We also found a significant association between suffering from one or more chronic diseases, reduced autonomy because of chronic disease [34], occurrence of disease during the previous four weeks, medical consultations and drug use and a lowering of MCS and PCS scores. These findings are corroborated by the significant interactions between "one or more chronic diseases" and "use of drugs during the previous two days" for both MCS and PCS. Such associations and interactions also seem to be quite self-explanatory.

Smoking is also likely to be associated with a higher PCS. MCS notwithstanding, smoking habits among the elderly may be considered a proxy for relatively good self-rated physical health status and autonomy [35]. This could also explain the association between "living alone" and a PCS score above the median value [36].

On the other hand, being unmarried or being widowed/divorced is likely to be associated with a lower PCS, thus confirming other findings in Mediterranean countries [29, 33].

Furthermore, as social integration should be distinguished from loneliness, a comparative study carried on 1992–1994 in two regions of Netherlands and Italy showed that on the average older adults in Tuscany are lonelier than adults in Netherlands [37].

In addition, there was a significant interaction between "being female" and "often having reduced autonomy because of chronic disease", and a decline in the physical dimension of perceived quality of life. This difference between men and women in the impact of social relationships and, among women, with those suffering from chronic diseases, appears to be coextensive with social isolation, a known risk factor in the quality of life [38].

We found a significant association between spending leisure time in religious activities, more frequent contacts with relatives, and a higher MCS score. A protective effect of attending spiritual activities on health status has previously been reported in the literature [39].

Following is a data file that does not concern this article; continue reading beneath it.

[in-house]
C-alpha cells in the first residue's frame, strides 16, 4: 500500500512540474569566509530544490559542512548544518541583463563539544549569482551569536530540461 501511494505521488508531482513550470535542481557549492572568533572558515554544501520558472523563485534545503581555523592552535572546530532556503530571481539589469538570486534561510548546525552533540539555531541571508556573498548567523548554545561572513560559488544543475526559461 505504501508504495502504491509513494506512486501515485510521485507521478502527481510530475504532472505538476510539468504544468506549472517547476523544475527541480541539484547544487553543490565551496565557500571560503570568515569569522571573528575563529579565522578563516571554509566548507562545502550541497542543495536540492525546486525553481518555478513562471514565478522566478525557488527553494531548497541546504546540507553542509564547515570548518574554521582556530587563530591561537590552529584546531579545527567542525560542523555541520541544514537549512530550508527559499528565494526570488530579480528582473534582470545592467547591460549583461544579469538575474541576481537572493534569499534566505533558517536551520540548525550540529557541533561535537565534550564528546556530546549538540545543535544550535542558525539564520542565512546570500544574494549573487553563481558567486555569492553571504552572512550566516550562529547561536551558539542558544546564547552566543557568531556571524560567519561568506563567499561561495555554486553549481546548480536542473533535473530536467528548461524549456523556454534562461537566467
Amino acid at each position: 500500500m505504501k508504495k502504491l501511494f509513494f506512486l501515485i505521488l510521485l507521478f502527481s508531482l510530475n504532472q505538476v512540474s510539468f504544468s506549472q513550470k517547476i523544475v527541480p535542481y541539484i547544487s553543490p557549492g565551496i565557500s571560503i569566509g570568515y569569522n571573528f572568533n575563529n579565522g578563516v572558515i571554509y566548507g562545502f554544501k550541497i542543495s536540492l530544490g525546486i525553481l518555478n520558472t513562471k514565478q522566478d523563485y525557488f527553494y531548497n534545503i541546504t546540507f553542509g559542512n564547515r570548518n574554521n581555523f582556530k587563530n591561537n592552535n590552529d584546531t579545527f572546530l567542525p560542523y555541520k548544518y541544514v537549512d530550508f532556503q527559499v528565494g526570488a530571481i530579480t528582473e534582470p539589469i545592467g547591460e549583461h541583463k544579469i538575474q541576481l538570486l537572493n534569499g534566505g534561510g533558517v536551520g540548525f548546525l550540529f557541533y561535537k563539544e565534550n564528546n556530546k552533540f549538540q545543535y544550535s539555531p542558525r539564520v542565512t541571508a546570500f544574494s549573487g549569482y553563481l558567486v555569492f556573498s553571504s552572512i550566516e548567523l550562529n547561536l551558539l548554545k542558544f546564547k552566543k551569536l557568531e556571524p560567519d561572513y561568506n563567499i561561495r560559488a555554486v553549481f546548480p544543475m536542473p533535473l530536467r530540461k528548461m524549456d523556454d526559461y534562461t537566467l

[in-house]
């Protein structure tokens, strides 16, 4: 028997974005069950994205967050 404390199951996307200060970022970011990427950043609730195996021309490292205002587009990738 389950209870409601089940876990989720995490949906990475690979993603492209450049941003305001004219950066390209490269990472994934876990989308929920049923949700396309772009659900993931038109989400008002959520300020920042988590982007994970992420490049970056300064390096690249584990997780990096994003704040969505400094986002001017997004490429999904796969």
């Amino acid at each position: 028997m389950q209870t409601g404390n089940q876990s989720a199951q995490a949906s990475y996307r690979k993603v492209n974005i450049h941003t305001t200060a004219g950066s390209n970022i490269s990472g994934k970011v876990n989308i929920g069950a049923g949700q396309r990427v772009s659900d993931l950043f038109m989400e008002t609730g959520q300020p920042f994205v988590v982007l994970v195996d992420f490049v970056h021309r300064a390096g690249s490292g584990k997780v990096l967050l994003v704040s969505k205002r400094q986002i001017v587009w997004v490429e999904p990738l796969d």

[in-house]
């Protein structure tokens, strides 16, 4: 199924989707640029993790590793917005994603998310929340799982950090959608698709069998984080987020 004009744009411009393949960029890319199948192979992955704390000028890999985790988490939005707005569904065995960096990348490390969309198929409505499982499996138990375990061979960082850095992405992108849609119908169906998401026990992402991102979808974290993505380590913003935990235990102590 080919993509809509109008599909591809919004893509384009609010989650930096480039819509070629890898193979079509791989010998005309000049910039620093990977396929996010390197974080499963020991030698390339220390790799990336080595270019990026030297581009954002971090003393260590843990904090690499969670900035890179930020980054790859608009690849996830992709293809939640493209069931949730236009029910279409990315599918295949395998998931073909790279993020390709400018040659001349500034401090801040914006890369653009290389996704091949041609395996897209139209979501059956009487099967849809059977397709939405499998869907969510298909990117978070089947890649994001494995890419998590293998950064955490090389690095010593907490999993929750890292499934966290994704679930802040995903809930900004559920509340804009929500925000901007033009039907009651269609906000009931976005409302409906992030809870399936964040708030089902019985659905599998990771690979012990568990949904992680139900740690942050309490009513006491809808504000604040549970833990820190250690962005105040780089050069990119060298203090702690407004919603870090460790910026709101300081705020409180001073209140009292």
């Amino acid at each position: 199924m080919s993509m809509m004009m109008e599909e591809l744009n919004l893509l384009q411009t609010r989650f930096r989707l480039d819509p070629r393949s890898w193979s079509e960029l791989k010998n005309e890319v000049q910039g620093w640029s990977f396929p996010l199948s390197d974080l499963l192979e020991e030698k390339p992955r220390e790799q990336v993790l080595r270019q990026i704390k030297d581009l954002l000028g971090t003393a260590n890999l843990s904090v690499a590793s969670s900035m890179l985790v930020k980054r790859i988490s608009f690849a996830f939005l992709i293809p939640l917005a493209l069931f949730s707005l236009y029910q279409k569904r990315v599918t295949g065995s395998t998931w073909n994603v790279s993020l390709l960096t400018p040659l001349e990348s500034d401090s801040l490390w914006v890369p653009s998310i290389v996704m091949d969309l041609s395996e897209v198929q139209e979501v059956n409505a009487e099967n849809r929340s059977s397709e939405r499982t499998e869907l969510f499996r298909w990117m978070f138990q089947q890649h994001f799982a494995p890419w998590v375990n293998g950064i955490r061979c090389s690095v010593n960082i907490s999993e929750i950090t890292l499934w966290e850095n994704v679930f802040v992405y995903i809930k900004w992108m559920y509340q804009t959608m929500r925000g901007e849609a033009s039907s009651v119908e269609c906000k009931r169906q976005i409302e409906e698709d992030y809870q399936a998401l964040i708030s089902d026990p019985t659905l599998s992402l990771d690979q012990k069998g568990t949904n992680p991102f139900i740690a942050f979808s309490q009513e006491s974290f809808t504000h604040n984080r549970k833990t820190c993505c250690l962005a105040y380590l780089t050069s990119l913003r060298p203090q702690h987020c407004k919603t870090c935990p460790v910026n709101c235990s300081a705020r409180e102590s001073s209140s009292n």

On the other hand, leisure time spent in cultural and religious activities needs additional psycho-physical functional capabilities [29]. The evidence that living alone has a protective effect on PCS in HRQL needs to be confirmed.

Our findings confirm that more frequent social relationships are likely to have protective effects on self-perceived mental and physical health status, corroborating the view that such relationships are likely to be associated with lower incidences of depression and anxiety.

Owing to the original database design, we focused on measures of total social contacts and did not disaggregate the interpersonal contacts inside kin- or non-kin networks [40]. This limitation, which would not reinforce the role of social choices among the elderly and the effects of confidants in social relationships, is likely to be less strong when we consider that relatively high levels of social contacts in Italian society are centred on family life, and that in our framework contacts are part of social relationships as well as other structural and participative dimensions.